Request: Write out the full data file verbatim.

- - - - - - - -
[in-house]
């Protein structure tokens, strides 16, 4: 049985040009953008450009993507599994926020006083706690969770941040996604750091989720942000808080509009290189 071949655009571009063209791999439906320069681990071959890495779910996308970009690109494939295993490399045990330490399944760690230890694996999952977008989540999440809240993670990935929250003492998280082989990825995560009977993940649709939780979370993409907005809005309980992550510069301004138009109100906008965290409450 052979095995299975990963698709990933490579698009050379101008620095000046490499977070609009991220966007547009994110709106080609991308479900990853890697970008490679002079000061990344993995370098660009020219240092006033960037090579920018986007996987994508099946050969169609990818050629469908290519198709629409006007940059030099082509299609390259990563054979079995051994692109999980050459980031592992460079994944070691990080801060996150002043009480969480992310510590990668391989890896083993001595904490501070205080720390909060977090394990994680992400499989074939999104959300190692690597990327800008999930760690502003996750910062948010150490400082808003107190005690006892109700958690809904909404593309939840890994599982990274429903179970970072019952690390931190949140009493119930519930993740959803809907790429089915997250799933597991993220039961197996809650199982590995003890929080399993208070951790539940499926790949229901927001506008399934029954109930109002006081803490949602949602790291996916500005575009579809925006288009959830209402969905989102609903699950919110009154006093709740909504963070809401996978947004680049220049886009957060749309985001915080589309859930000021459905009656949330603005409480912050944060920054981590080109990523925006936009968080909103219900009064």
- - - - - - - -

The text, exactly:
[in-house]
């Protein structure tokens, strides 16, 4: 049985040009953008450009993507599994926020006083706690969770941040996604750091989720942000808080509009290189 071949655009571009063209791999439906320069681990071959890495779910996308970009690109494939295993490399045990330490399944760690230890694996999952977008989540999440809240993670990935929250003492998280082989990825995560009977993940649709939780979370993409907005809005309980992550510069301004138009109100906008965290409450 052979095995299975990963698709990933490579698009050379101008620095000046490499977070609009991220966007547009994110709106080609991308479900990853890697970008490679002079000061990344993995370098660009020219240092006033960037090579920018986007996987994508099946050969169609990818050629469908290519198709629409006007940059030099082509299609390259990563054979079995051994692109999980050459980031592992460079994944070691990080801060996150002043009480969480992310510590990668391989890896083993001595904490501070205080720390909060977090394990994680992400499989074939999104959300190692690597990327800008999930760690502003996750910062948010150490400082808003107190005690006892109700958690809904909404593309939840890994599982990274429903179970970072019952690390931190949140009493119930519930993740959803809907790429089915997250799933597991993220039961197996809650199982590995003890929080399993208070951790539940499926790949229901927001506008399934029954109930109002006081803490949602949602790291996916500005575009579809925006288009959830209402969905989102609903699950919110009154006093709740909504963070809401996978947004680049220049886009957060749309985001915080589309859930000021459905009656949330603005409480912050944060920054981590080109990523925006936009968080909103219900009064």